“Better keep your legs down. You don’t want to smack the sore foot off a door or wall.” He carried her through the beach house, out the door, and down to the car.

She fumed and stared out the window.

They were at a hospital in about fifteen minutes, and Del dropped her off at the ER doors before going to park. She hadn’t made much progress getting inside when he caught up to her and half supported/half carried her to the registration desk. The nurse gave her a clipboard of forms to fill out, and Del took them to the last two seats together in the lobby.

“I told you it would be crowded.”

“And I told you that your foot needed to be checked.”

She sighed and filled out the forms. Del took them up to the desk for her. When he came back, he said, “She said it’s going to be a while. There are more serious cases ahead of you.”

“This isn’t the way I planned on spending our vacation.”

“If you’d just used my bag, this wouldn’t have happened.”

Pain, frustration, irritation… all warred in her until her frayed temper snapped. “Why on earth would you think I’d use your luggage? I bought you that set thinking it would be a nice gift, and you basically threw it back in my face.”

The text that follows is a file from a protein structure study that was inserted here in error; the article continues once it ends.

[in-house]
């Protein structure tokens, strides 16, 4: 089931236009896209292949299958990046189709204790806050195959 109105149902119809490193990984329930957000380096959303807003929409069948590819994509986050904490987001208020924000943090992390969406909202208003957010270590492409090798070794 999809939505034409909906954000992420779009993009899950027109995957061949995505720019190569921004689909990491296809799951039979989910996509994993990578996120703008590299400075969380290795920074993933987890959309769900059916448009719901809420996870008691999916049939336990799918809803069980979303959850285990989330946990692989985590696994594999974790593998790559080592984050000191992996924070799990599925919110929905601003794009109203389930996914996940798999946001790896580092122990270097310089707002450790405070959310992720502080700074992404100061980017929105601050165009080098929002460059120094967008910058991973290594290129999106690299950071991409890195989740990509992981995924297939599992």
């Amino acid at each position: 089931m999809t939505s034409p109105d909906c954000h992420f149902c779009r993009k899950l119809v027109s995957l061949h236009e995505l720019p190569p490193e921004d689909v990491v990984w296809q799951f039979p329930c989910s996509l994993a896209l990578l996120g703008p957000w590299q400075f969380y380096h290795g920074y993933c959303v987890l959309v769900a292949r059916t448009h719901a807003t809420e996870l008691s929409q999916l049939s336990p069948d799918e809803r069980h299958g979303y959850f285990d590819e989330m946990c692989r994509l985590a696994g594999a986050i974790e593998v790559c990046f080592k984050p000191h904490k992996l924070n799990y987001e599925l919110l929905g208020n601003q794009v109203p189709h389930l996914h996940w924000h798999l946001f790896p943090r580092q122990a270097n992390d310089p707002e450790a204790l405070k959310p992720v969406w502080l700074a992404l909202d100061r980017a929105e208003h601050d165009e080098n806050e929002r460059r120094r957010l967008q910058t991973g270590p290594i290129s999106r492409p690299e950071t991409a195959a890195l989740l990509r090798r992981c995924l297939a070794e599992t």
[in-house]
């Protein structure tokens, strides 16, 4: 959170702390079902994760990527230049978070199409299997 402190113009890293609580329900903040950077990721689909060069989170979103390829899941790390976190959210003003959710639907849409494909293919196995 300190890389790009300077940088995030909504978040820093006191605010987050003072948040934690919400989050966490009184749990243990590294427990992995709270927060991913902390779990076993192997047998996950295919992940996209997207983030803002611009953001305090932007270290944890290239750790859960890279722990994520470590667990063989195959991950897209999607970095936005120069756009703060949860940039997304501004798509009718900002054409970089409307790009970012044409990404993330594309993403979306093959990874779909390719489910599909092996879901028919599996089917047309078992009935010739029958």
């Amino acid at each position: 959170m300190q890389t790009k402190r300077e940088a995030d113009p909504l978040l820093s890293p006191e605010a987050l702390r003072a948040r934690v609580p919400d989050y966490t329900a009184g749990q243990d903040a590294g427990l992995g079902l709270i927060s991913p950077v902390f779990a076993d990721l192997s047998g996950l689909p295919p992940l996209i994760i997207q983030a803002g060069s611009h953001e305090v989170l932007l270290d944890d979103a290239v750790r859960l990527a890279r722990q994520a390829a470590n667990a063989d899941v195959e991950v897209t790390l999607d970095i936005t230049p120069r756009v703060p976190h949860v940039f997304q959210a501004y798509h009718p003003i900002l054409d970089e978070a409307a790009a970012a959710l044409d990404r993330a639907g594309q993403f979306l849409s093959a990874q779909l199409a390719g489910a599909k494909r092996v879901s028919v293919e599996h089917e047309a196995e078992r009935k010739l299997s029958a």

“I did not.”

“You did. You left without spending your birthday with me, and you didn’t take the luggage with you. It sat at my house for a week before I finally brought it to you.”

“I wasn’t rejecting the gift. I was angry at the message behind it.”

“What message? That I love you and wanted you to have it?” That was a lie. The message was that she wanted him to travel but not move away. She just hadn’t told him that yet.

“No. That you made up my mind for me and were sending me away. Without you. It’s basically breakup luggage.”

She jumped up and searing pain shot through her foot and up her leg. Gasping, she sat back down.

“Where did you think you were going to go?”

“I don’t know, but I’m not having this conversation with you. Not now. Not here in a hospital ER where everyone can listen to our business.” She glanced around. People in the waiting room, staff behind the window… they were all staring at her and Del.

“But it won’t be our business much longer, will it? Pretty soon, it’s just going to be me, alone again. No you. No couple.”

A nurse came over with a wheelchair. “Miss Marks? We’re ready for you now.”

“That was fast,” Del said. He helped Laci into the chair.

The nurse glanced around, then whispered so only the two of them could hear her. “Sometimes when there’s a disturbance out here, it’s just easier to change the order and take a patient early.” She started pushing Laci through the waiting area.

Del followed, and the nurse turned around to speak to him. “We’ve got it from here. Please have a seat. We’ll keep you updated.”